Restore or create habitat connectivity
Overall effectiveness category Evidence not assessed
Number of studies: 6
Background information and definitions
An important threat to butterflies and moths is the increasing fragmentation of habitat patches by human activity (Cavanzón-Medrano et al. 2018). This limits dispersal, especially in species which are poor fliers, and leaves isolated populations vulnerable to local extinction (van Langevelde & Wynhoff 2009). Species richness tends to be higher in better connected habitat patches (Öckinger et al. 2010), so restoring habitat connectivity across a landscape may be important for reconnecting isolated populations (Schultz et al. 2008). For example, woodland creation projects can be used to increase connectivity between existing woodland fragments, but are most beneficial when they are spatially-targeted (Fuentes-Montemayor et al. 2015).
For studies on retaining habitat corridors, see “Habitat protection – Retain connectivity between habitat patches”.
Cavanzón-Medrano L.E., Machkour-M’Rabet S., Chablé-Iuit L.R., Pozo C., Hénaut Y. & Legal L. (2018) Effect of Climatic Conditions and Land Cover on Genetic Structure and Diversity of Eunica tatila (Lepidoptera) in the Yucatan Peninsula, Mexico. Diversity, 10, 79.
Fuentes-Montemayor E., Peredo-Alvarez V.M., Watts K. & Park K.J. (2015) Are woodland creation schemes providing suitable resources for biodiversity? Woodland moths as a case study. Biodiversity and Conservation, 24, 3049–3070.
Öckinger E., Schweiger O., Crist T.O., Debinski D.M., Krauss J., Kuussaari M., Petersen J.D., Pöyry J., Settele J., Summerville K.S. & Bommarco R. (2010) Life-history traits predict species responses to habitat area and isolation: a cross-continental synthesis. Ecology Letters, 13, 969–979.
Schultz C.B., Russell C. & Wynn L. (2008) Restoration, reintroduction, and captive propagation for at-risk butterflies: A review of British and American conservation efforts. Israel Journal of Ecology & Evolution, 54, 41–61.
van Langevelde F. & Wynhoff I. (2009) What limits the spread of two congeneric butterfly species after their reintroduction: quality or spatial arrangement of habitat? Animal Conservation, 12, 540–548.
Supporting evidence from individual studies
A controlled, before-and-after study in 1998–2001 in two pine plantations in Wisconsin, USA (Kleintjes et al. 2003) found that connecting patches of lupine Lupinus perennis by felling trees increased the abundance of Karner blue butterfly Lycaeides melissa samuelis. Two–three years after felling began, the peak abundance of Karner blue butterflies (26–49 individuals/year) was higher than before felling (32 individuals/year). On an unmanaged site, the peak abundance was lower two–three years after felling at the managed site (16–20 individuals/year) than before felling (46 individuals/year). Within a 1.5-ha, seven-year-old red pine plantation containing 0.25-ha of lupine Lupinus perennis, >400 trees were removed to create openings and connect corridors between lupine patches. In February and March 1999–2001, patches of trees (20 × 20 and 5 × 20 m) were removed with bow saws, and in autumn 2001 additional patches were felled with chainsaws. A 0.9-ha, six-year-old red pine plantation was not managed. From 1998–2001, Karner blue butterflies were surveyed 5–6 times/year (covering both flight periods) on a 953-m transect through the managed plantation, and an 890-m transect through the unmanaged plantation. The highest number of butterflies counted on a single date in each flight period at each site was used as the abundance for that year.Study and other actions tested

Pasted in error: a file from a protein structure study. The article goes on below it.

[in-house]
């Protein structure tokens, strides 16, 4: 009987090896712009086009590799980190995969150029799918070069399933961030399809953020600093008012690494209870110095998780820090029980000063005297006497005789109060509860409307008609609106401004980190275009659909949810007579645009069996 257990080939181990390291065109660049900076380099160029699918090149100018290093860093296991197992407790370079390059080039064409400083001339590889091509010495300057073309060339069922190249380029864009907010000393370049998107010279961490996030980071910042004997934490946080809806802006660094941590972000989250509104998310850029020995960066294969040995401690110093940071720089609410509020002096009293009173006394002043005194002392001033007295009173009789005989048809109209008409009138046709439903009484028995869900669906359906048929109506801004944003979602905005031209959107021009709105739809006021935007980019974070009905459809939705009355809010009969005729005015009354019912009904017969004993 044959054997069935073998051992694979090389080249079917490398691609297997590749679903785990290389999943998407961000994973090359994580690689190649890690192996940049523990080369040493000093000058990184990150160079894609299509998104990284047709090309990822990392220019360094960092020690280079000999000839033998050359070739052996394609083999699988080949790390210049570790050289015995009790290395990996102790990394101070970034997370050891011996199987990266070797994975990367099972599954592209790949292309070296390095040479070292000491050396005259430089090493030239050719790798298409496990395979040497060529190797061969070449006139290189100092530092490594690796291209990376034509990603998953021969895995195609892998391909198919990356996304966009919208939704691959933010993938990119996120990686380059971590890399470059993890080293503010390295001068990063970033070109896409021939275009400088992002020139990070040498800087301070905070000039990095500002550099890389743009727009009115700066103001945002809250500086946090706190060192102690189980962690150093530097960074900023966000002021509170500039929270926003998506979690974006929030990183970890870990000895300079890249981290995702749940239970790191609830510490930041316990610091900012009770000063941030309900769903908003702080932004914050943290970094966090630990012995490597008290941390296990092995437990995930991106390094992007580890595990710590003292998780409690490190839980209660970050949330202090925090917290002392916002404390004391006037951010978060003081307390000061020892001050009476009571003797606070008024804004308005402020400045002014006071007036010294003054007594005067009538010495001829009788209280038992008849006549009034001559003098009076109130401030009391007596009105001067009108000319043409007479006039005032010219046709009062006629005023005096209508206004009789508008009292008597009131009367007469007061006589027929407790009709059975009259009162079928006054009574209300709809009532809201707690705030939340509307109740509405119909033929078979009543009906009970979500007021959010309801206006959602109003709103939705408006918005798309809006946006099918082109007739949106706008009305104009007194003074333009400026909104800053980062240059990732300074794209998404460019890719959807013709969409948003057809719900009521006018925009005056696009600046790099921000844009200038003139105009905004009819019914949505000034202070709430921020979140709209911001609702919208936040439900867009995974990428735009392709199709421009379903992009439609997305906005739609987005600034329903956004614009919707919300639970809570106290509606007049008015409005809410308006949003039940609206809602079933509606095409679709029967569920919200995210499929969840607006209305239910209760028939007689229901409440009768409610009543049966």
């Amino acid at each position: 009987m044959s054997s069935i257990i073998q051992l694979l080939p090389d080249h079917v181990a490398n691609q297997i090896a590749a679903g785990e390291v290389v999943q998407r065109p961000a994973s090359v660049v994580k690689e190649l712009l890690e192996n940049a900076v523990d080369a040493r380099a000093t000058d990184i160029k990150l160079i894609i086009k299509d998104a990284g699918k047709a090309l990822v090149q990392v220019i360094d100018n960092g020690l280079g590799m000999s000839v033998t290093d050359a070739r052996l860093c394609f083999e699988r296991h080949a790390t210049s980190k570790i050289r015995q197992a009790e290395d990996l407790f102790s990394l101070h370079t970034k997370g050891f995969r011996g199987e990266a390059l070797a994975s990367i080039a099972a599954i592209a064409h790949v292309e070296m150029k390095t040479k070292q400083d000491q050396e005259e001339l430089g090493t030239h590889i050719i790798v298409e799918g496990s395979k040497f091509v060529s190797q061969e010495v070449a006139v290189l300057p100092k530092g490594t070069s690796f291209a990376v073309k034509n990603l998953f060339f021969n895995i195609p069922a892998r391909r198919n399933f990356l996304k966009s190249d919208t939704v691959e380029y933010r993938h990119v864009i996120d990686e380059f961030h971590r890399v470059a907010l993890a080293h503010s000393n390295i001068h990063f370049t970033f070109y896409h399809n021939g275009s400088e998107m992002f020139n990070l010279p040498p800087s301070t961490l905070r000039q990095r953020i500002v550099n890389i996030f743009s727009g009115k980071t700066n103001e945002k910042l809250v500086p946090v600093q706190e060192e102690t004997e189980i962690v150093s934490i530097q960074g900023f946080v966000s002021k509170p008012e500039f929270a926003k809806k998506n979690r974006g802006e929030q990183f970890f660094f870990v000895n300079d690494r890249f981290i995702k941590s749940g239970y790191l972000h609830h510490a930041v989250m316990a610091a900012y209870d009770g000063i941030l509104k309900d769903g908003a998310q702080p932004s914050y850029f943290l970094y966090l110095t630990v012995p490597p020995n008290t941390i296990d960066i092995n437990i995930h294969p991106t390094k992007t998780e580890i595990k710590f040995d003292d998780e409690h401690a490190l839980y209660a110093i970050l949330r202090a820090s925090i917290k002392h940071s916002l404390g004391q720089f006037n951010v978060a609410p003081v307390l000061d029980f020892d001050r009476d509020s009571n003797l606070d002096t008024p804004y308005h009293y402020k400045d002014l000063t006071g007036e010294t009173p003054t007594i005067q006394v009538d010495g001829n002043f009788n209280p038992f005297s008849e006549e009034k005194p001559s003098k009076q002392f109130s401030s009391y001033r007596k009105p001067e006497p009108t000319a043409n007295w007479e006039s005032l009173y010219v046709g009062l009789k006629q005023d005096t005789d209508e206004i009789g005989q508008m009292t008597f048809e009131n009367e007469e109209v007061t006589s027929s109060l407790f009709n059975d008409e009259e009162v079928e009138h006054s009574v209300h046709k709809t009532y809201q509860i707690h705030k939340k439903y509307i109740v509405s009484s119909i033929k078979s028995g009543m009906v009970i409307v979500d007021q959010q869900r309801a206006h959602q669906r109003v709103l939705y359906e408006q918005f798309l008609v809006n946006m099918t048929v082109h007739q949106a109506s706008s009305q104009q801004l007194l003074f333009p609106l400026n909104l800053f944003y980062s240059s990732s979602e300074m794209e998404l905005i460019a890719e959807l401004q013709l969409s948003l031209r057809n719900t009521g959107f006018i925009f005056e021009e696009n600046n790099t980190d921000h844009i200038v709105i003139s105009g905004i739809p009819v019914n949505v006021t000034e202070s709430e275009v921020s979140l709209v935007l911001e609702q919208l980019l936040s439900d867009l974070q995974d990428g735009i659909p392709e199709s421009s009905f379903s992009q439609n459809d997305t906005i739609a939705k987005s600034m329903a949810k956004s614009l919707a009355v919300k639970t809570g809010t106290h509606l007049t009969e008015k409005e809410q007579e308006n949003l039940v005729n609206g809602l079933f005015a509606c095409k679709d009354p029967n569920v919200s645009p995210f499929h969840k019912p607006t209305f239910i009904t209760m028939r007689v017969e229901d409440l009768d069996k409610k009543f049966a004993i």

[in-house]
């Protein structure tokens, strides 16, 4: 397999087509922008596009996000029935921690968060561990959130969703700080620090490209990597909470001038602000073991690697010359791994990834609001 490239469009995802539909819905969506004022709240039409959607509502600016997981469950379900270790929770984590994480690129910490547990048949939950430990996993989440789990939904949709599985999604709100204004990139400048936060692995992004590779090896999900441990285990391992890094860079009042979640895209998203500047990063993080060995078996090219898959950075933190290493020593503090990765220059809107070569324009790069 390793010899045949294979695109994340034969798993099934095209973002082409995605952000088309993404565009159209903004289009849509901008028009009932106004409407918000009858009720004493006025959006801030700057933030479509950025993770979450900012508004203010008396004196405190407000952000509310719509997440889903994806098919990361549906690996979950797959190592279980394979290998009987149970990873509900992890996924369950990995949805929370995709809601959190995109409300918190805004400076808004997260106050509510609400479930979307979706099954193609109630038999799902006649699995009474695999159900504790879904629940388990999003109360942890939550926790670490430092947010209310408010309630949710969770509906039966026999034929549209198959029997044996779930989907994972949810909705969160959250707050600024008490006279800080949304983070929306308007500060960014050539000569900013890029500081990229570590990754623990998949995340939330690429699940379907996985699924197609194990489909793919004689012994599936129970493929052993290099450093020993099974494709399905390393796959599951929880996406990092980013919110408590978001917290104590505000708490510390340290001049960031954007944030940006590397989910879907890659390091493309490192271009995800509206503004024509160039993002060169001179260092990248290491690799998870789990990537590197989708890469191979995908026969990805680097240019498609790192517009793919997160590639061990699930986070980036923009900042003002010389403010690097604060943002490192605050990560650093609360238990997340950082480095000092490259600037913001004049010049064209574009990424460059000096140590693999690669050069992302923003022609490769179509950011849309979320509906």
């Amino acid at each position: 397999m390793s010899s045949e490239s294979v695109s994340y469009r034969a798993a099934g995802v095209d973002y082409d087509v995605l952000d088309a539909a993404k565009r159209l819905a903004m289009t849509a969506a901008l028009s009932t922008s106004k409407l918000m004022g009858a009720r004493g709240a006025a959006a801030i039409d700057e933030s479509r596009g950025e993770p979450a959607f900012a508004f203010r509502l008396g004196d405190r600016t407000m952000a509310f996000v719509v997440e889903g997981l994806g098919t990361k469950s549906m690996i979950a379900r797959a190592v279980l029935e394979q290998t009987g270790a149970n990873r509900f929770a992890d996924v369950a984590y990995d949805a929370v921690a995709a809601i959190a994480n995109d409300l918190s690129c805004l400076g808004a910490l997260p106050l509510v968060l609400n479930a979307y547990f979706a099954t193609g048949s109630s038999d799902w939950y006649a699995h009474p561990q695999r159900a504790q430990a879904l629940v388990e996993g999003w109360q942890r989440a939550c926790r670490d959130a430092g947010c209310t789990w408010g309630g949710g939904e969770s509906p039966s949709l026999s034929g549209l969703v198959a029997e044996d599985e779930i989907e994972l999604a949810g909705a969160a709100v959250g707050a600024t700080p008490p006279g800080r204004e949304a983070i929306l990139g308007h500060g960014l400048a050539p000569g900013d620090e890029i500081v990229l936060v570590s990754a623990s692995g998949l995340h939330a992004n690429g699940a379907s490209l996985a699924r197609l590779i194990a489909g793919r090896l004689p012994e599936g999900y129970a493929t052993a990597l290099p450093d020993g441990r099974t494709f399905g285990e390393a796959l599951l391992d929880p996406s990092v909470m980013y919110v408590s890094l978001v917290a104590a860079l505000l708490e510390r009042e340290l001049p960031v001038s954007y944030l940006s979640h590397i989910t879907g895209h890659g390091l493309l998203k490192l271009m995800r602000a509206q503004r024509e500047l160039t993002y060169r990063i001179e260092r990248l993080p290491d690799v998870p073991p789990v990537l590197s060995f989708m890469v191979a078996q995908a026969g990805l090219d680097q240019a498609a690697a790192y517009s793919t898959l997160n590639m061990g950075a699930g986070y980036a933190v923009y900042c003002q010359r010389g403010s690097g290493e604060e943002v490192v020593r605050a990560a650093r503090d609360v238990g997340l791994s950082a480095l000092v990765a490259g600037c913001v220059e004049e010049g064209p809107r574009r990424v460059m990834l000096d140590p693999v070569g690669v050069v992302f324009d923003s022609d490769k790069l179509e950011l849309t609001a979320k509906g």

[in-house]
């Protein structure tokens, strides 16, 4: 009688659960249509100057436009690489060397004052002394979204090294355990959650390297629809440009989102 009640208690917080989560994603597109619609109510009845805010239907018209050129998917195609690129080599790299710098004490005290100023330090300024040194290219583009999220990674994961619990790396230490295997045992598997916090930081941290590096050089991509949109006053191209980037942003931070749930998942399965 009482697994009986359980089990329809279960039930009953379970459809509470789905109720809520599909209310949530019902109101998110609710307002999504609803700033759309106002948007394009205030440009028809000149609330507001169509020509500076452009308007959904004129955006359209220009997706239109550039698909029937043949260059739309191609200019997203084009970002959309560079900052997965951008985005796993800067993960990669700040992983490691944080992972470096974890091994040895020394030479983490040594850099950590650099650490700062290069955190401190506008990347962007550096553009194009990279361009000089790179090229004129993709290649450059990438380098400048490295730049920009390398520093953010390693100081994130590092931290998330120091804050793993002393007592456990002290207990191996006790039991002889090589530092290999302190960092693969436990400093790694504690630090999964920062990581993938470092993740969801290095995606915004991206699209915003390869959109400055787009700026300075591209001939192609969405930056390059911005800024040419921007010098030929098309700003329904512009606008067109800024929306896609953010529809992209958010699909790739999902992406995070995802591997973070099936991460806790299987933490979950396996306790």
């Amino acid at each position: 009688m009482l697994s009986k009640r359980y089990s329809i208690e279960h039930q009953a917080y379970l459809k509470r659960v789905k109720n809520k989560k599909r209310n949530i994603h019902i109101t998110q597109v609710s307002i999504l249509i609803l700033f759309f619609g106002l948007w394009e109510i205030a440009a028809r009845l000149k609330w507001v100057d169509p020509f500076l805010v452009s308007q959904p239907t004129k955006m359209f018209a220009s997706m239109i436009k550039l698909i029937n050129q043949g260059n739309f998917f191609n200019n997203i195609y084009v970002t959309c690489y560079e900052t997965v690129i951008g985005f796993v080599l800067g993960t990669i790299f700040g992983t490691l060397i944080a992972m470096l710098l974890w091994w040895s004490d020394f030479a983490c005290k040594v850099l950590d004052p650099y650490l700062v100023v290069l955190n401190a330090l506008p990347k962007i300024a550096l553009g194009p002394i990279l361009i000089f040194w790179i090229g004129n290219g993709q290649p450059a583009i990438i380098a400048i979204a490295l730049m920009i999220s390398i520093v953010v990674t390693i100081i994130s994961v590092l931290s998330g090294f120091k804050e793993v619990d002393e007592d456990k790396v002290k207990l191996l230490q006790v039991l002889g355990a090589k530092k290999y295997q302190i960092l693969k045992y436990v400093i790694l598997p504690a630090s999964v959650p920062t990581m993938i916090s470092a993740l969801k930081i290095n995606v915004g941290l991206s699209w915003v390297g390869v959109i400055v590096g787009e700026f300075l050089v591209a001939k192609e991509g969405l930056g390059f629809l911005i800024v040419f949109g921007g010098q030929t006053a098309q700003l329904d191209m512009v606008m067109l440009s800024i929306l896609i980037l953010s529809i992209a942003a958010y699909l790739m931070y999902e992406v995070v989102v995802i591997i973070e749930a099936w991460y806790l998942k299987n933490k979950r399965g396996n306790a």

A replicated, controlled study in 2000–2001 in eight pine plantations in South Carolina, USA (Haddad and Tewksbury 2005) found that common buckeye Junonia coenia and variegated fritillary Euptoieta claudia butterflies were more likely to move between connected habitat patches than unconnected habitat patches. A greater percentage of common buckeye and variegated fritillary butterflies moved between connected (common buckeye 2000: 5%, 2001: 4%; variegated fritillary 2000: 10%, 2001: 11%) than unconnected habitat patches (common buckeye 2000: 3%, 2001: 1%; variegated fritillary 2000: 5%, 2001: 5%). There was a lower density of butterflies in the corridors (common buckeye 2000: 0.29, 2001: 0.28; variegated fritillary 2000: 0.31, 2001: 0.29) than in patches (common buckeye 2000: 1.18, 2001: 0.93; variegated fritillary 2000: 1.86, 2001: 1.38). Eight 50 ha areas of pine plantation each contained one central butterfly habitat patch surrounded by four patches at a distance of 150 m from the centre. One of the surrounding patches was connected by a 25 m-wide corridor. Connected patches were 1.0 ha each and unconnected patches were 1.4 ha each. Patches and corridors were created by harvesting pines, followed by burning. In June–July 2000 and May–June 2001, mark-recapture butterfly surveys were conducted along 12.5 m-wide transects to cover the entirety of patches and corridors. Each patch was surveyed 23 times in 2000 and 39 times in 2001.Study and other actions tested